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KSL's 'Hosts of Eden' provides a snack-sized escape from reality

KSL's 'Hosts of Eden' provides a snack-sized escape from reality

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SALT LAKE CITY — Like a fireside chat bottled up and released into the podcast world, radio host-turned-storyteller Jay MacFarland takes listeners on a journey to the "Hosts of Eden."

Season two of the podcast wastes no time in transporting the listener into a world where Edenites are transferred into human hosts on Earth. Early on, one rogue actor seems to be killing people and inhabiting their bodies along the way.

Suspense builds as main characters Marian, Mason, Johnny and U.S. President Ronald Filmore are joined by special agent Colby. All of them work together to piece together clues about the mysterious killer.

Through it all, MacFarland reimagines the traditional Judeo-Christian origin story.

"In redefining where we come from, you almost have to redefine religious symbols," he said. "It's not intended to be like a commentary on religion at all."

The series is the unlikely brainchild of MacFarland who ruminated for four years on the first season before he aired his first episode, because he thought he wanted to write a book instead. Riding on the wave of the recent resurgence of the popularity of podcasting, MacFarland took the idea of a fiction podcast to KSL Newsradio, and to his delight, it was greenlighted.

Although he has gotten used to feedback and criticism in his years as a radio show host, MacFarland was daunted by how others might perceive his show.

"I felt like a child, you know, in a corner sucking on my thumb going 'Oh please,'" he said.

MacFarland was pleased with how fans received the podcast. Now, in a word, he feels "encouraged," and said he's, "having fun now as opposed to being nervous."

"Hosts of Eden" season two saw about 5,000 podcast downloads on the day the season was released in early March and has seen 57,200 downloads total. Overall, the series that launched in 2017 has been downloaded 154,200 times.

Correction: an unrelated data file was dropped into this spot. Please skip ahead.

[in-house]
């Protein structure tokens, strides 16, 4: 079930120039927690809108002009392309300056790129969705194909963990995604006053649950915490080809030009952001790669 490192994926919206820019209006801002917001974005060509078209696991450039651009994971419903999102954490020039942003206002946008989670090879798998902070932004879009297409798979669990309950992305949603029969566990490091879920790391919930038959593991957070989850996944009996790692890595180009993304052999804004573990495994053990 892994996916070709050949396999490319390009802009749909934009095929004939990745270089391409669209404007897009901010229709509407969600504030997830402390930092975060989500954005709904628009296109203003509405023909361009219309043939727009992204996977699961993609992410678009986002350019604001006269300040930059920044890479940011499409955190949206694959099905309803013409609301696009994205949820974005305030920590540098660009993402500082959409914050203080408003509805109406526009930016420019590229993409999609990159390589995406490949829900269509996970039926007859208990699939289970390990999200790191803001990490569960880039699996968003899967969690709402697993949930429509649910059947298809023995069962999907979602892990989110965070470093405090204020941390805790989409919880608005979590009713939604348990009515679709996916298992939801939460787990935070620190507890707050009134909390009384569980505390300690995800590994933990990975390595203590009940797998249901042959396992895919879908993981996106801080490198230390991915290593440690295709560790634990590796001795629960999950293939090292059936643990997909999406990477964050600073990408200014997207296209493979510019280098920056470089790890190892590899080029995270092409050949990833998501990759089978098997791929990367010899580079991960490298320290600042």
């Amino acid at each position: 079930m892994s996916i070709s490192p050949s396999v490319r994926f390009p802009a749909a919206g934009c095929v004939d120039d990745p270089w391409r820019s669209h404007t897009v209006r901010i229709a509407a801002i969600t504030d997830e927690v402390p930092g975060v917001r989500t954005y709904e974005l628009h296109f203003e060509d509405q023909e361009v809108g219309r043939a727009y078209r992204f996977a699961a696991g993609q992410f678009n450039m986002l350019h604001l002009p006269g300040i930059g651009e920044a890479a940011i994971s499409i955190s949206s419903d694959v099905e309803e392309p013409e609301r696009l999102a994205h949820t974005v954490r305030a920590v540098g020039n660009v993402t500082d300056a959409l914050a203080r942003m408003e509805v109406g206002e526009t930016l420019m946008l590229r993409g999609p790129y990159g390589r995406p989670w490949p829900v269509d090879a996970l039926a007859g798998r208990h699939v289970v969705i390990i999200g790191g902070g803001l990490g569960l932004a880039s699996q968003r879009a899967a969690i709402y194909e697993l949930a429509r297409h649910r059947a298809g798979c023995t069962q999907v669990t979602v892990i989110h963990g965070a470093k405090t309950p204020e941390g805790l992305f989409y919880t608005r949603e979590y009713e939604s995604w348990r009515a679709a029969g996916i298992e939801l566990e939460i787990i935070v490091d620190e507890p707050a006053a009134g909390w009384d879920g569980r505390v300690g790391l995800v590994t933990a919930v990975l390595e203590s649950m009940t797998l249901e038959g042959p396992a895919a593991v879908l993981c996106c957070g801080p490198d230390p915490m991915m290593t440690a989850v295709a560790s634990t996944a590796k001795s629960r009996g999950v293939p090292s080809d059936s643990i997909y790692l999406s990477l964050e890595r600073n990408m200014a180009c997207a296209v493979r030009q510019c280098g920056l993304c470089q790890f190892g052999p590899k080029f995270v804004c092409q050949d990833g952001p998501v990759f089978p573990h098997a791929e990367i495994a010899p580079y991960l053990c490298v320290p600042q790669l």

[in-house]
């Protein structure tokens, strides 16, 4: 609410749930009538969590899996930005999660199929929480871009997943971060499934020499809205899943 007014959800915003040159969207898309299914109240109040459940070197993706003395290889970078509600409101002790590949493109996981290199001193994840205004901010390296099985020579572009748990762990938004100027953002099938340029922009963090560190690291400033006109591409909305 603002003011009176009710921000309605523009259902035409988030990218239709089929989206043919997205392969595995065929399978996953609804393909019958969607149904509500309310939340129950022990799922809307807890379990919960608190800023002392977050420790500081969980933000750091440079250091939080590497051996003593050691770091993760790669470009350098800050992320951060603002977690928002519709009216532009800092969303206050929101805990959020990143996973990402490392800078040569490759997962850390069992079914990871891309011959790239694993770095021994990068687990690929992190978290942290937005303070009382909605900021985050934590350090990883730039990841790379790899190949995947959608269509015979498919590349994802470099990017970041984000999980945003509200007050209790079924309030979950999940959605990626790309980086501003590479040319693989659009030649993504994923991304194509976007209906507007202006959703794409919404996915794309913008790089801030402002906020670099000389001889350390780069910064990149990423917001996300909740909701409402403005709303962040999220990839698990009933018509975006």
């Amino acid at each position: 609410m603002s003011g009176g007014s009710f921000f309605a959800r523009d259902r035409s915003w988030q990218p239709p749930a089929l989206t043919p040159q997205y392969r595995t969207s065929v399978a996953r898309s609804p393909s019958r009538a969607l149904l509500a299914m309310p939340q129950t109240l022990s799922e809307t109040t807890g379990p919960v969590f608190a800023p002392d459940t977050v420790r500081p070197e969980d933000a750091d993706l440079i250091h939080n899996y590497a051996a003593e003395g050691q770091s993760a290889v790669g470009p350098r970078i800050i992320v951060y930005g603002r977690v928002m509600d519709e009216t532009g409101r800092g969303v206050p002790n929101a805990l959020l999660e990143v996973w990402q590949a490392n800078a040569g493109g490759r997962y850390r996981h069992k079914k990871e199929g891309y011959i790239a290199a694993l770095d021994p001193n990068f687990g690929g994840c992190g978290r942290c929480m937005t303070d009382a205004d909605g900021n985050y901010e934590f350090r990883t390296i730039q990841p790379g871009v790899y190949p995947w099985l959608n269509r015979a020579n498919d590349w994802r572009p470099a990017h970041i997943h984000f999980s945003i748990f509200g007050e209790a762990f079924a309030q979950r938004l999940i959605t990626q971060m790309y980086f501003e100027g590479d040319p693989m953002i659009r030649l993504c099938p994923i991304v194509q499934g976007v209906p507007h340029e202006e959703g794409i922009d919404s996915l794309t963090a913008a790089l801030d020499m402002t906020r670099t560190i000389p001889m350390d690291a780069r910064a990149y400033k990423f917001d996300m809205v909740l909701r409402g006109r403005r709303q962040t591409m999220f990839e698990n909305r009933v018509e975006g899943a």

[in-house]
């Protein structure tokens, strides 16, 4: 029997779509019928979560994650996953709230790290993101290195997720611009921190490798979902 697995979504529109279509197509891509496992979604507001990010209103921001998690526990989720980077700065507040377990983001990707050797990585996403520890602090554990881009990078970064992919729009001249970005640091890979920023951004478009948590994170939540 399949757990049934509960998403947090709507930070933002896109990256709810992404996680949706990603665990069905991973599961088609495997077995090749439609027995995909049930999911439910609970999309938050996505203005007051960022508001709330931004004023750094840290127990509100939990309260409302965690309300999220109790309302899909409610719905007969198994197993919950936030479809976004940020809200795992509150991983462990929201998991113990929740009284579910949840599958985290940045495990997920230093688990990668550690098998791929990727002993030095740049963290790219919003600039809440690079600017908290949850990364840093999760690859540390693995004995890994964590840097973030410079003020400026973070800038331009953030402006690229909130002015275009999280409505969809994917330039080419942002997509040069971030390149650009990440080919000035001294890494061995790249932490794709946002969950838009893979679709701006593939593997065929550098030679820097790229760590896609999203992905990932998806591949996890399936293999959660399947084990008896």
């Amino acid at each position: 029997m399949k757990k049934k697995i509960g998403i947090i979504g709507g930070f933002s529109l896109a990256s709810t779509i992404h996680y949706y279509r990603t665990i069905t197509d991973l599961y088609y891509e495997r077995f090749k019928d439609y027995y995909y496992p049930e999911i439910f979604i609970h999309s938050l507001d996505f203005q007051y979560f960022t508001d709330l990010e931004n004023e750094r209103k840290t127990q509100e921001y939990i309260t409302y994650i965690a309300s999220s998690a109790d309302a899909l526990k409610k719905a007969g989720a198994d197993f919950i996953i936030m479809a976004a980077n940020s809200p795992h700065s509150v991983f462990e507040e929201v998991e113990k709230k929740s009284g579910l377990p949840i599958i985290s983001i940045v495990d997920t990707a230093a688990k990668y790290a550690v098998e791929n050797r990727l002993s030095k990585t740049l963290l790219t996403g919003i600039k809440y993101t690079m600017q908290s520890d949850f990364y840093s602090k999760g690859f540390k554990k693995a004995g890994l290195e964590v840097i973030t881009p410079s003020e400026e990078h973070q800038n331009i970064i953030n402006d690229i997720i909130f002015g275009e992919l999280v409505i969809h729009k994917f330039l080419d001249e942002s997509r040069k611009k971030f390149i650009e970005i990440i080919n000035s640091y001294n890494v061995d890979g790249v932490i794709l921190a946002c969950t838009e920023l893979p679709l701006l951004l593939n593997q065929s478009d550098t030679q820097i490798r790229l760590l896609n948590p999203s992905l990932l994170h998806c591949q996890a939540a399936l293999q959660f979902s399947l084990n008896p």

"It's amazing to have these characters bouncing around in your head, and then have people actually come up to you and want to talk to you about these characters that, you know, that kind of developed in your mind," he said.

Unlike many other story podcasts that are scripted, MacFarland creates an outline for each "bite-size" episode, preferring to engage in storytelling, "kind of like I'd be sitting, talking to you," he said.

Most episodes are between 10 and 20 minutes long, creating a situation where one can enjoy the episodes in snack-sized portions, or binge listen at their leisure.

Within the next six months, MacFarland expects he will release the third season. And he doesn't have plans to stop from there. He also is developing six separate storylines outside "Hosts of Eden," so fans will have plenty with which to whet their appetites.

"I want to keep surprising people. I want to develop these characters to a whole different level," MacFarland said.

So far this season, those surprises are working. The podcast is being downloaded at twice the rate as the first season. As a self-described "binge writer," MacFarland knows he will not stop writing once he starts. And listeners will be in for a ride.

Hosts of Eden can be found on Apple podcasts under the modern radio drama section and on KSLNewsradio.com.

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